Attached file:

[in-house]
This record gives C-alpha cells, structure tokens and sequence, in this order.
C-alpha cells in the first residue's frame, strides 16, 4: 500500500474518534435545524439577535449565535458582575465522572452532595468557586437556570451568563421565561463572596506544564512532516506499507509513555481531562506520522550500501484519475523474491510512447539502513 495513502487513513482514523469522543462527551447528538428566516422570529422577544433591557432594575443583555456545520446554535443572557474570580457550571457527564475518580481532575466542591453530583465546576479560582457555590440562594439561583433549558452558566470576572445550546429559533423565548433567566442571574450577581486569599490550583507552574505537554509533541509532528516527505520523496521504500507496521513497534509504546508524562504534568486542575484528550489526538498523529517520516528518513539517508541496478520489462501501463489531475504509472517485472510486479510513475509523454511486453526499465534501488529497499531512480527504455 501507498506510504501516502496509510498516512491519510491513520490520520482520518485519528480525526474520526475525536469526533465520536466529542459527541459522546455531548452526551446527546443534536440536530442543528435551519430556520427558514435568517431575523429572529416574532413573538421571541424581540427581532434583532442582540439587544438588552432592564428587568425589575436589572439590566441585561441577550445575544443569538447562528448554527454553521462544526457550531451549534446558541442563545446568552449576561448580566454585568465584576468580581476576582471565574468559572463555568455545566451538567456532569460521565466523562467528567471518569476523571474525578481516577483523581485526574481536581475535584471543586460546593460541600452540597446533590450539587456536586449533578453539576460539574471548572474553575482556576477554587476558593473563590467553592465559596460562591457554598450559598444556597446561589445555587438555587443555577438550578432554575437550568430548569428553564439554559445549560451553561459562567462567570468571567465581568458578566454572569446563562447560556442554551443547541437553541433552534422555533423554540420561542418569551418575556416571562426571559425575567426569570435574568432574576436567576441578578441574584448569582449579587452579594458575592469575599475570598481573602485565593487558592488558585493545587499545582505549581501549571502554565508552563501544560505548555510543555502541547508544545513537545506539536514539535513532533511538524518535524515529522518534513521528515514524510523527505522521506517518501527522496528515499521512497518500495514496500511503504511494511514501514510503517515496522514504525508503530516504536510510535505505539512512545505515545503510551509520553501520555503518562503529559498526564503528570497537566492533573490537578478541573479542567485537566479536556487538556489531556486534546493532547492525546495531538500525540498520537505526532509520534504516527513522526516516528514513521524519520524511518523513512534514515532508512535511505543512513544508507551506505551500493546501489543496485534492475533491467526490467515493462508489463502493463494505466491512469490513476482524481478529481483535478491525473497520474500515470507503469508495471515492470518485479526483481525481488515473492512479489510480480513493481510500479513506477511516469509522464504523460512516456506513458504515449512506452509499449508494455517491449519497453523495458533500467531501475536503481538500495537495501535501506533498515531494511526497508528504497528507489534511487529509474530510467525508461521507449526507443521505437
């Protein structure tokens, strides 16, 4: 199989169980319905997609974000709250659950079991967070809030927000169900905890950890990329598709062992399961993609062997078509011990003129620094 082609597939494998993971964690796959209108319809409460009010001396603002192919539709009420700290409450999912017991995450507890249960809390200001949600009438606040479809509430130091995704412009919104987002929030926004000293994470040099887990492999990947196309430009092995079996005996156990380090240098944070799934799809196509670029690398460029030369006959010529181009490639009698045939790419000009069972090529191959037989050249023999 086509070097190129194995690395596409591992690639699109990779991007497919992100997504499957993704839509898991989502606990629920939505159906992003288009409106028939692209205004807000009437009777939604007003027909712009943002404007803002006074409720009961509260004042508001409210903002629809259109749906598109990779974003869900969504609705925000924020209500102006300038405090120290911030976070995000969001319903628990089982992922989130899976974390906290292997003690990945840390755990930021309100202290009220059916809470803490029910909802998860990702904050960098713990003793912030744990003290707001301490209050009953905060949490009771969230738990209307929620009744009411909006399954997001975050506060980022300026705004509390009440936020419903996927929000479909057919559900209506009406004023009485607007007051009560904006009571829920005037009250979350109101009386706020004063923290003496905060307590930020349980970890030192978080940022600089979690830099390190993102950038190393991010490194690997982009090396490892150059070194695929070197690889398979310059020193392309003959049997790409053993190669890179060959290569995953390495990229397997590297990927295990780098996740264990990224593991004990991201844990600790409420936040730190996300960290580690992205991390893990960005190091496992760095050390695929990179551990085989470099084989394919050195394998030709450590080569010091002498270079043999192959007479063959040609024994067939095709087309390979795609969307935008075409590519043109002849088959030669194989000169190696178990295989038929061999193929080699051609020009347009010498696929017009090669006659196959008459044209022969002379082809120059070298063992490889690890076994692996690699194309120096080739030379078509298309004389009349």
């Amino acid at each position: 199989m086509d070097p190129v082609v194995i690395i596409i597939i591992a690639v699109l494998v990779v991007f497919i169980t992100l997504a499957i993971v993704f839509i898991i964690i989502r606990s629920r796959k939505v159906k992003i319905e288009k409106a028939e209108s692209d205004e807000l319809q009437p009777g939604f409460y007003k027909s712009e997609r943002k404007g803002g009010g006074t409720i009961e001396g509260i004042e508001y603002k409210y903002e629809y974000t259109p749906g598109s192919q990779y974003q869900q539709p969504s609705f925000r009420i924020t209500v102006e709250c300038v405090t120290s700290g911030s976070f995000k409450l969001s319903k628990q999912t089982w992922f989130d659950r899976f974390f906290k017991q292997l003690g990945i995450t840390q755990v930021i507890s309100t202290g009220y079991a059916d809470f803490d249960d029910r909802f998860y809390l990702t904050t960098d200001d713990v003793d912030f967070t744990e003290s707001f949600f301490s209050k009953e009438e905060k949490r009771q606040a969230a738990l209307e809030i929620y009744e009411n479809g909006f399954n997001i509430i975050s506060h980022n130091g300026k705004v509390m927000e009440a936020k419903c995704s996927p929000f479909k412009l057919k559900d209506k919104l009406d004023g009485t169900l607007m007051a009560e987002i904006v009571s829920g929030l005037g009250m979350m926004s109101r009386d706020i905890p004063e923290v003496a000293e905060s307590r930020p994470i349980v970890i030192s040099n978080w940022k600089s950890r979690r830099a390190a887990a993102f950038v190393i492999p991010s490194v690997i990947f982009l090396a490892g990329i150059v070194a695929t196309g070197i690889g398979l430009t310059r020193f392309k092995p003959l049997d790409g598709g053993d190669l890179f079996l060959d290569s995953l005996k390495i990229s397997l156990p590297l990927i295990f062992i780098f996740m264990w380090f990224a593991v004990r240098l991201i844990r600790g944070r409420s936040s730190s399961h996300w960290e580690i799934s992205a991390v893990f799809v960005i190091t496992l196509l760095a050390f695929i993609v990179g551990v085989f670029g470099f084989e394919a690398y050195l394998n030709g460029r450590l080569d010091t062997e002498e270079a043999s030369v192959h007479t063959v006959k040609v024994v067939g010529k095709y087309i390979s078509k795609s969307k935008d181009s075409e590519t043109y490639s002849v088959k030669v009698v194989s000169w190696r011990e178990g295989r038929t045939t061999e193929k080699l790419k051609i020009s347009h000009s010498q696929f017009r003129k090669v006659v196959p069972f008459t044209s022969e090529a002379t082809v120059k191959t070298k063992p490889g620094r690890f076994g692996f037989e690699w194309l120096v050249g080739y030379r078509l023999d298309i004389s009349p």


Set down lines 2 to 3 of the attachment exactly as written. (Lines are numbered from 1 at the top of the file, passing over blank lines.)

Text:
This record gives C-alpha cells, structure tokens and sequence, in this order.
C-alpha cells in the first residue's frame, strides 16, 4: 500500500474518534435545524439577535449565535458582575465522572452532595468557586437556570451568563421565561463572596506544564512532516506499507509513555481531562506520522550500501484519475523474491510512447539502513 495513502487513513482514523469522543462527551447528538428566516422570529422577544433591557432594575443583555456545520446554535443572557474570580457550571457527564475518580481532575466542591453530583465546576479560582457555590440562594439561583433549558452558566470576572445550546429559533423565548433567566442571574450577581486569599490550583507552574505537554509533541509532528516527505520523496521504500507496521513497534509504546508524562504534568486542575484528550489526538498523529517520516528518513539517508541496478520489462501501463489531475504509472517485472510486479510513475509523454511486453526499465534501488529497499531512480527504455 501507498506510504501516502496509510498516512491519510491513520490520520482520518485519528480525526474520526475525536469526533465520536466529542459527541459522546455531548452526551446527546443534536440536530442543528435551519430556520427558514435568517431575523429572529416574532413573538421571541424581540427581532434583532442582540439587544438588552432592564428587568425589575436589572439590566441585561441577550445575544443569538447562528448554527454553521462544526457550531451549534446558541442563545446568552449576561448580566454585568465584576468580581476576582471565574468559572463555568455545566451538567456532569460521565466523562467528567471518569476523571474525578481516577483523581485526574481536581475535584471543586460546593460541600452540597446533590450539587456536586449533578453539576460539574471548572474553575482556576477554587476558593473563590467553592465559596460562591457554598450559598444556597446561589445555587438555587443555577438550578432554575437550568430548569428553564439554559445549560451553561459562567462567570468571567465581568458578566454572569446563562447560556442554551443547541437553541433552534422555533423554540420561542418569551418575556416571562426571559425575567426569570435574568432574576436567576441578578441574584448569582449579587452579594458575592469575599475570598481573602485565593487558592488558585493545587499545582505549581501549571502554565508552563501544560505548555510543555502541547508544545513537545506539536514539535513532533511538524518535524515529522518534513521528515514524510523527505522521506517518501527522496528515499521512497518500495514496500511503504511494511514501514510503517515496522514504525508503530516504536510510535505505539512512545505515545503510551509520553501520555503518562503529559498526564503528570497537566492533573490537578478541573479542567485537566479536556487538556489531556486534546493532547492525546495531538500525540498520537505526532509520534504516527513522526516516528514513521524519520524511518523513512534514515532508512535511505543512513544508507551506505551500493546501489543496485534492475533491467526490467515493462508489463502493463494505466491512469490513476482524481478529481483535478491525473497520474500515470507503469508495471515492470518485479526483481525481488515473492512479489510480480513493481510500479513506477511516469509522464504523460512516456506513458504515449512506452509499449508494455517491449519497453523495458533500467531501475536503481538500495537495501535501506533498515531494511526497508528504497528507489534511487529509474530510467525508461521507449526507443521505437